$$\frac {λ_e} {a(t_e)}=\frac {λ_0} {a(t_0)}~~~~~(2.16)$$

And we know that

$$z=\frac {λ_0-λ_e} {λ_e}=\frac{δλ}{λ}=\frac {λ_0} {λ_e}-1~~~~~(2.17)$$

Hence, using ##(2.16)## and ##(2.17)## we can write

$$z+1=\frac {λ_0} {λ_e}=\frac {a(t_0)} {a(t_e)}~~~~~(2.18)$$

We can choose ##a(t)=1##  (It’s a convention which, describes the scale factor as ##1## for now).

For last, we can write

$$z+1=\frac {1} {a(t_e)}~~~~~(2.19)$$

This equation perfectly describes the relationship between redshift and the scale factor. Lets suppose we calculated redshift as ##3## , hence

$$3+1=\frac {1} {a(t_e)}~→~a(t_e)=\frac {1}{4}$$

This means that when the object emitted the light the Universe was ##\frac {1} {4}## times smaller than now. We should remember that the redshift we observe for a distant object depends only on the relative scale factors at the time of emission and the time of observation [6].

#### Part 3- The Fluid Equation

The fluid equation has an important place to understand the Friedmann equation. We described the Friedmann equation as

$$H^2=\frac {8πG} {3}ρ-\frac {κ} {a^2(t)}~~~~~(3.1)$$

If we look the equation we will see that there’s only two time-dependent variables; ##a(t)## and ##ρ##. Hence, it’s important to understand how the density of the material in the Universe evolves with time.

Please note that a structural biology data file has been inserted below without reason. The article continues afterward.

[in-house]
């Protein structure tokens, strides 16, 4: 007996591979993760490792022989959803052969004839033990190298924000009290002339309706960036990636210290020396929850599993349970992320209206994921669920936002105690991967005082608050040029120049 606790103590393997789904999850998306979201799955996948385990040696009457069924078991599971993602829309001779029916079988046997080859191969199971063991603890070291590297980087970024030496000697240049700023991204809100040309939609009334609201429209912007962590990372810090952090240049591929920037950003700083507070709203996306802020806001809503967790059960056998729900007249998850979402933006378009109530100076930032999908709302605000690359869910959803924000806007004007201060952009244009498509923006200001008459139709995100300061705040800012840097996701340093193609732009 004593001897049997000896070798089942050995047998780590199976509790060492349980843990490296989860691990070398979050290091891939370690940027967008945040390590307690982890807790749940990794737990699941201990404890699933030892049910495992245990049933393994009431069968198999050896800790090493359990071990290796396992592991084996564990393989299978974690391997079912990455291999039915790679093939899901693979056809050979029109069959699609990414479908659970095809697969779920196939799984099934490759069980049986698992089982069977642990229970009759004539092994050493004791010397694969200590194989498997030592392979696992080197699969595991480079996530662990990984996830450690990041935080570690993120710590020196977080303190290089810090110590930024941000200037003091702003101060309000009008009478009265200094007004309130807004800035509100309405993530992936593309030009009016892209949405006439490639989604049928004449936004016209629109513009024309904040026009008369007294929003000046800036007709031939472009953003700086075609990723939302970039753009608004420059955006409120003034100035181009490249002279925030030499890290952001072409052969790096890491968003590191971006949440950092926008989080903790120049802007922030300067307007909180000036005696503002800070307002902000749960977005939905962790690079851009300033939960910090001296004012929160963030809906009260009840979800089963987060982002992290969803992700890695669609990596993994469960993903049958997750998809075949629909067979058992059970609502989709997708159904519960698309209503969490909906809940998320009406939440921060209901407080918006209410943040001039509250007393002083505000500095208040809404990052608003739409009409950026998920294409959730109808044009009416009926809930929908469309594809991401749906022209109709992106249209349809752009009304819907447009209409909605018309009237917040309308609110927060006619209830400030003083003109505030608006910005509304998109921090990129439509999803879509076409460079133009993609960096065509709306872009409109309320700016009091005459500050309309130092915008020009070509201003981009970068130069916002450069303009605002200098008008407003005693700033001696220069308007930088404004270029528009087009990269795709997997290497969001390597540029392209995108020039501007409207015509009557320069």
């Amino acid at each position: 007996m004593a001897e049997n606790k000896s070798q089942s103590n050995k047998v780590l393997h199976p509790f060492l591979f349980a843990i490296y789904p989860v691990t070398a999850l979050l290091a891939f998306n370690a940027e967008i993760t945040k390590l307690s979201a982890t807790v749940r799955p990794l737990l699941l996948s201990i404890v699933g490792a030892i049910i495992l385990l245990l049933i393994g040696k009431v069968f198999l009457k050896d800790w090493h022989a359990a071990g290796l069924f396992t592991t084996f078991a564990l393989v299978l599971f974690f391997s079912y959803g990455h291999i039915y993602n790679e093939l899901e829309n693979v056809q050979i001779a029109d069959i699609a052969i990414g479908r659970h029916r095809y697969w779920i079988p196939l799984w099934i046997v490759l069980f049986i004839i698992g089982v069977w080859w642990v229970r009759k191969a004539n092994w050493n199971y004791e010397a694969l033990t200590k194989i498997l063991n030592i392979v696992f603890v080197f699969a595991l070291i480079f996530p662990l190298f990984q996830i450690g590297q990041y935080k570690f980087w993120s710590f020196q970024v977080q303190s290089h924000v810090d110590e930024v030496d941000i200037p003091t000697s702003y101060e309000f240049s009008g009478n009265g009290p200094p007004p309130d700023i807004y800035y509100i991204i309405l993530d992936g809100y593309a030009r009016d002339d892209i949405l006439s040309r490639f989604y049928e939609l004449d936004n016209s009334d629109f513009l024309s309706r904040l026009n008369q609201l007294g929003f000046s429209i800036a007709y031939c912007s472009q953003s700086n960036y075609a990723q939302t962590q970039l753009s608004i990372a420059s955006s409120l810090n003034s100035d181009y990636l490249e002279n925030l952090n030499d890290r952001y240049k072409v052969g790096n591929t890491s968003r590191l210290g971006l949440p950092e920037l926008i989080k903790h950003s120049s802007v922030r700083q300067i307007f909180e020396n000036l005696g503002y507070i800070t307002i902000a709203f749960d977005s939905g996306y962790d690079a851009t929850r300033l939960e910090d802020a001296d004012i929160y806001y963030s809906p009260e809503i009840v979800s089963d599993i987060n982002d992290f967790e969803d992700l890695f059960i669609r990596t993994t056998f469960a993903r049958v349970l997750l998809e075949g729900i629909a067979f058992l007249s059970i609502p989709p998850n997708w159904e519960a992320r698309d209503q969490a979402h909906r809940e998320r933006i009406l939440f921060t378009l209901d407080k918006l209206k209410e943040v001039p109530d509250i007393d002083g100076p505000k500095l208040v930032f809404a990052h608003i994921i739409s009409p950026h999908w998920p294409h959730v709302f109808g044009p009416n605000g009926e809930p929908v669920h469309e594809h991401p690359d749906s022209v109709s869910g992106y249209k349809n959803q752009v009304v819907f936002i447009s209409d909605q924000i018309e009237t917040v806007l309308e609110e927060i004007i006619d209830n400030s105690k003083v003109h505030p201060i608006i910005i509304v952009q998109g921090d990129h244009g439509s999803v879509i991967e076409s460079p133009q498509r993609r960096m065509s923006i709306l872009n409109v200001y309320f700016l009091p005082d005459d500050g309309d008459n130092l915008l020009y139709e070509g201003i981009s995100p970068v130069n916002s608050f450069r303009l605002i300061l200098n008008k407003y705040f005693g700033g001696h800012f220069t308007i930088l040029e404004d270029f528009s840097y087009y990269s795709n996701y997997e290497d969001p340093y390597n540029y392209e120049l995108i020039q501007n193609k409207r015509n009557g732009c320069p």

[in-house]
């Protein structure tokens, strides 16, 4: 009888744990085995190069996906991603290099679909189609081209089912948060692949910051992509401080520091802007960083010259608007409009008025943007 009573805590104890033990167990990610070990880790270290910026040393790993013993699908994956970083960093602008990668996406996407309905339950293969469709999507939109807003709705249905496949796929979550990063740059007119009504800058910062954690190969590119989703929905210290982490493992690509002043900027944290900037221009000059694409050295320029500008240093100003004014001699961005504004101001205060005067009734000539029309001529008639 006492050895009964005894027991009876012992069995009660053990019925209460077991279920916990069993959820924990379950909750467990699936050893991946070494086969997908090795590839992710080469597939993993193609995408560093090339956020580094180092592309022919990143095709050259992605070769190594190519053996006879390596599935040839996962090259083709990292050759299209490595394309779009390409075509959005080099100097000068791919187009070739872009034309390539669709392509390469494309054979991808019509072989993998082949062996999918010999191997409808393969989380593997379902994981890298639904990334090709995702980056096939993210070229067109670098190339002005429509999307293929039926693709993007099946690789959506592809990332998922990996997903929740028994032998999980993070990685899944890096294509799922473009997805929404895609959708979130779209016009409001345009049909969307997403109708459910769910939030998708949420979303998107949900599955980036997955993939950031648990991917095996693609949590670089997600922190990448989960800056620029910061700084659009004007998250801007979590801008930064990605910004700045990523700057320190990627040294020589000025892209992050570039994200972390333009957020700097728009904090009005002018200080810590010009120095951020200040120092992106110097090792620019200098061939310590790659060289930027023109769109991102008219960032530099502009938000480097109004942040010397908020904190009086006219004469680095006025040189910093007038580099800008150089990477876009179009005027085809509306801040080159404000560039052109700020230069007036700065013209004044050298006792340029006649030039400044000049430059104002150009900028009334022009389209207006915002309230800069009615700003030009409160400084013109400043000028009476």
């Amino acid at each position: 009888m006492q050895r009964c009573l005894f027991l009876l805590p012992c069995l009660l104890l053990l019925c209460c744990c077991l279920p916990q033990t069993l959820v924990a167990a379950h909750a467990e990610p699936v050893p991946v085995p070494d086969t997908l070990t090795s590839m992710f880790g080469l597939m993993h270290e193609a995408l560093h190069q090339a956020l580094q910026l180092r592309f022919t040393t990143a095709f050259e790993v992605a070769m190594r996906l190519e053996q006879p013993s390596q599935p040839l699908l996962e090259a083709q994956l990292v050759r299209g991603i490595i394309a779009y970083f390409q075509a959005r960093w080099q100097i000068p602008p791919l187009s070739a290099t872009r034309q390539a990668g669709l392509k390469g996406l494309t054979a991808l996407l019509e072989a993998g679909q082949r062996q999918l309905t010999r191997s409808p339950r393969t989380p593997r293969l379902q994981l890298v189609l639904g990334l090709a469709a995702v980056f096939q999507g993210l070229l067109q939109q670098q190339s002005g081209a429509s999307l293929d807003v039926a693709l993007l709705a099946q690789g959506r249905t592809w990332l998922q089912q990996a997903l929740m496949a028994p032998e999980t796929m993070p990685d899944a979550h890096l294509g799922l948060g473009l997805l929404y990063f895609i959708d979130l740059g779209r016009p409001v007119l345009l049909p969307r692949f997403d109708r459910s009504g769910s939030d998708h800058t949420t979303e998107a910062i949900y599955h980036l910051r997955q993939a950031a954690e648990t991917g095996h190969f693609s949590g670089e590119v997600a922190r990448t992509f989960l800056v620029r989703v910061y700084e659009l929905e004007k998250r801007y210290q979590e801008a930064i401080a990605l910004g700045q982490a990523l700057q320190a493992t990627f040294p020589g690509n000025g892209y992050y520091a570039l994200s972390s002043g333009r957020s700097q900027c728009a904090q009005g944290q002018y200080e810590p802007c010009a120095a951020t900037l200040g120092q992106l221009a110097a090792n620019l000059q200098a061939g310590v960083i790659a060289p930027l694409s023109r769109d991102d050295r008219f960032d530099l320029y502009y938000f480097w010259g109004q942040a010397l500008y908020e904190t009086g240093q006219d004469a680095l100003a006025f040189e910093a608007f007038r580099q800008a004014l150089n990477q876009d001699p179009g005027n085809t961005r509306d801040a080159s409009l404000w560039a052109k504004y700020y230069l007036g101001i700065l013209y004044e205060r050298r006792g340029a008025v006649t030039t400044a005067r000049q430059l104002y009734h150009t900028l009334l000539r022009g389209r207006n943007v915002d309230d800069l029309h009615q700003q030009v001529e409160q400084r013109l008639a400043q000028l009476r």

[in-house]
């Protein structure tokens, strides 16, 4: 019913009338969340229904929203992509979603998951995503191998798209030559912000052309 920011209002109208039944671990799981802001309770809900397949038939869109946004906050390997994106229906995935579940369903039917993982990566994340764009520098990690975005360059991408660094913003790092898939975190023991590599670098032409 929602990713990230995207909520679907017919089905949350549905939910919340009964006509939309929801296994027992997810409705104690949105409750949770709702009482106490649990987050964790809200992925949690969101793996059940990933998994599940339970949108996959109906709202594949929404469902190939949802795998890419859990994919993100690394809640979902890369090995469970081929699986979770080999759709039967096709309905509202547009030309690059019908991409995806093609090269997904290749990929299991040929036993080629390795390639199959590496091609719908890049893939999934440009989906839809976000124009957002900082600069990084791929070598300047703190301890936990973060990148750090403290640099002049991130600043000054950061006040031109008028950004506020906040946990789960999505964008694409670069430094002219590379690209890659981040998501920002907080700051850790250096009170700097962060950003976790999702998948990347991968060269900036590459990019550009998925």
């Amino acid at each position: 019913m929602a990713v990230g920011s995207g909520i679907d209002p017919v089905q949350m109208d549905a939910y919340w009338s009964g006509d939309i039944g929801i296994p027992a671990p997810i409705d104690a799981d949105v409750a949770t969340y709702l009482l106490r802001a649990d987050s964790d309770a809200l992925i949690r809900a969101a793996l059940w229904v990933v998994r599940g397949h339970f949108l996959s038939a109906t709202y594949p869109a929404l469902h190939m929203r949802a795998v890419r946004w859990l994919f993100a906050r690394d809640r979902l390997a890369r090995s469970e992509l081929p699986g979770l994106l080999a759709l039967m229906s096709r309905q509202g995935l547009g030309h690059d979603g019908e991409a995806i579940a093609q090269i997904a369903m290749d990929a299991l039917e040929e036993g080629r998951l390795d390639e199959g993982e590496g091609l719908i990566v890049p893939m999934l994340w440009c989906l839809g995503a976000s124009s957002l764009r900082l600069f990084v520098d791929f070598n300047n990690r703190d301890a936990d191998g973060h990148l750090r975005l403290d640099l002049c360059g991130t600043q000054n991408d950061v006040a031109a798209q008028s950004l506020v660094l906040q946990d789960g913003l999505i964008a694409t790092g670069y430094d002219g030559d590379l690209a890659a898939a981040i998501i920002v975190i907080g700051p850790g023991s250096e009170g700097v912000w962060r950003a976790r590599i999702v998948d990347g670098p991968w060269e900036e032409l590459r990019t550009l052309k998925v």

To derive the relationship between ##a(t)## and ##ρ## , we can use the fluid equation.

$$dE+PdV=dQ~~~~~(3.2)$$

Where, ##dQ## is the heat flow into or out of a region, ##dE## is the change in the internal energy, ##P## is the pressure, and ##dV## is the change in the volume of the region.

Here ##dQ## term will be zero because Universe is an adiabatic system, which means there’s no place for “heat” to come from (so that the change in heat ##(dQ)##  must be zero). In adiabatic system all energy transfers to work. Hence, our equation becomes

$$dE+PdV=0~→~\dot E+P\dot V=0~~~~~(3.3)$$

For a comoving radius ##r_s## , we can write the volume as,  ##V=\frac {4} {3}πr^3a^3(t)##, Thus

$$\dot V=4πr^3a^2(t)\dot {a}(t)=3V(\frac {\dot {a}(t)} {a(t)})~~~~~(3.4)$$

And energy density, ##ρ=\frac {E}{V}~→~E=ρV##, where